Mosquito Menace in India: Chinks in Health Care Establishment

November 04, 2006

Consider this: The reputation of All India Institute of Medical Sciences (AIIMS), New Delhi, regarded a premier institute for thousands of medical and health care professionals, students and researchers, has been tarnished by a deadly dengue outbreak. How ironic it may sound, the sprawling premise, cramped with quarters and not far from an active but stagnant drain, actually serves as a haven for mosquitoes and other disease-carrying vectors. The sudden death of a student of AIIMS, suffering from Dengue, a viral fever, came as a jolt to already complacent inmates and otherwise careless Delhites. It is impossible to believe that this incident happened at one of the best hospitals situated in the capital of India. 

Dengue (caused by Aedes aegepti ) and Chikungunya ( caused by Aedes albopictus), both have struck different parts of India in a deadly way during this monsoon season. Dengue is a viral disease common in tropical especially in areas where mosquitoes are not well controlled. Transmitted by the Aedes mosquito, both dengue and chikungunya spread when the mosquito bites an affected person & then a healthy person. Aedes is a small mosquito with black and white stripes on its legs and back. It thrives in places overflowing with sewage, rubbish-heaps, and puddles of water flooding dirt lanes and shacks. It prefers congested cities, domestic atmospheres and mostly breeds in man-made containers that collect water. It normally bites in the early morning and late afternoon hours. 

Dengue fever has symptoms like high fever, headache, joint pain and usually subsides in 3 to 5 days. But it can turn into fatal leading to conditions like Dengue Haemorrhagic Fever (DHF) & Dengue Shock Syndrome (DSS) if proper treatment is not given in time. The most severe form of dengue is DSS in which the patients may die within 12-24 hours of getting bitten. With a high mortality rate, the patient’s condition goes through phases of bleeding, low platelet count and low blood pressure. Without any vaccine till date, preventive measures are the only way to control the spread. 

By Oct. 20, 3407 dengue cases had been reported with 47 deaths in India. Delhi alone had 1029 cases with the 23 fatalities. After nine days, (Oct. 29), 172 fresh cases of dengue were reported nationwide. The latest update from the Health Ministry indicated (as of Nov.4) 9453 cases and 157 deaths as a whole including Delhi. Delhi has 79 new dengue cases with the death toll reaching to 54. Apart from Delhi, the States affected by the dengue virus are Rajasthan with the highest 1224 cases, followed by Punjab with 922 cases and West Bengal with 864 reported cases. Other affected states are Kerala, Uttar Pradesh, Maharashtra, Gujarat, Haryana, Tamil Nadu, Andhra Pradesh, and Karnataka.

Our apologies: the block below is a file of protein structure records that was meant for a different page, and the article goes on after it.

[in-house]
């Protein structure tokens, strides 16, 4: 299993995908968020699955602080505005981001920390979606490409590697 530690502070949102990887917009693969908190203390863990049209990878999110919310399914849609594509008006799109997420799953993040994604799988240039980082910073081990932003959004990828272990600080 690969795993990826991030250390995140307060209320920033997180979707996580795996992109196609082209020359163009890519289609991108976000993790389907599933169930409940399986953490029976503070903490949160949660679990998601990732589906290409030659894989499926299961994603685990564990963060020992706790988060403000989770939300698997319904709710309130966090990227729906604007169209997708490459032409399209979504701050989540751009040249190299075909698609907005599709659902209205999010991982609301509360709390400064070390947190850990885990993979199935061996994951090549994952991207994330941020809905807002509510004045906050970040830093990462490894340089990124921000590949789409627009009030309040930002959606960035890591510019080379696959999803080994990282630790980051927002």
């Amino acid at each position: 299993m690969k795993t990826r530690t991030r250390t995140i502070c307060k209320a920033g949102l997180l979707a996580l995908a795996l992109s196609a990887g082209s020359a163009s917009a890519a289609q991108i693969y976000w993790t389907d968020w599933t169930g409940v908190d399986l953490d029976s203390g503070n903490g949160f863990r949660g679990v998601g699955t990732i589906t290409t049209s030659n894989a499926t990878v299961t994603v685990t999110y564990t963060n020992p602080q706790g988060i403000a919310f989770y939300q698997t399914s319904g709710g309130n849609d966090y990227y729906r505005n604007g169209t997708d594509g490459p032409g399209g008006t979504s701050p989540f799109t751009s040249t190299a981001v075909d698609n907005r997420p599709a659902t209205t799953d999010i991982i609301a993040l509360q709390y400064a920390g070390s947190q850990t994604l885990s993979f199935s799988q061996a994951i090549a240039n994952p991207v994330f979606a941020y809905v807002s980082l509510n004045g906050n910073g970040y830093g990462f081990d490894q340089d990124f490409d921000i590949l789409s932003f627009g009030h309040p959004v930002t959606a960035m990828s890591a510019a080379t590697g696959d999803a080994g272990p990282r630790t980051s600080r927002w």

Chikungunya figures are even more appalling. There had been over a couple of thousands of suspected cases with nearly a hundred dead in India. Surprisingly, reporting on the disease situation the Health Ministry has indicated a total number of 1695 confirmed cases with ‘no deaths’ as of Nov. 4. A total number of 40 cases have been reported from Delhi and National Capital Region (NCR). Apart from Delhi, the maximum number of confirmed Chikungunya cases have been reported from Maharashtra (684) followed by Karnataka (294) and Andhra Pradesh (248). Other affected states are Gujarat, Tamil Nadu, Madhya Pradesh, Kerala, Rajasthan, and Pondicherry.

These statistics notwithstanding, the major questions arise here: who is responsible for this situation and who is the actual culprit (except the vectors) for these epidemics? 

The blame game has become part of the process nowadays. While the municipal bodies put the onus on the citizens to check the spread of these epidemics, citizen’s lament at the callousness of municipal authority. From Municipal authorities to citizens, all are guilty and can be considered as culprits. Experts believe, more care should have been taken since the last strike of dengue in 1996, which got more than 10,000 people affected in Delhi. Shockingly, the carelessness and total apathy towards creating a better healthy ambiance has again brought back the epidemics on a larger scale. 

It has been rightly observed that the system is not the only one to be blamed. We, the common Indians, if not less are equally responsible. 

When the blame game starts fading, introspections do its rounds in the political corridors in Delhi. Prime Minister Manmohan Singh has reportedly instructed the Union Health Ministry to transform its disease surveillance programme into an early warning system on epidemics. Singh also said the Integrated Disease Surveillance Programme (IDSP) should be made accountable for any failure in the prediction of outbreaks. 

In a similar vein, Delhi High Court rapped the state government, Municipal Corporation to explain the criteria to declare any disease as an epidemic. Coming down heavily 0on the Government, it said: “Despite the fact that the death toll is on the rise, the government has not woken up as yet." 

Anguished High Court asked a pertinent question to the Delhi government. "Are you waiting for few more death cases to declare Dengue as an epidemic?" It says a lot!

Author Note
Biswajayee Patra is an application scientist with ARBRO Pharma, New Delhi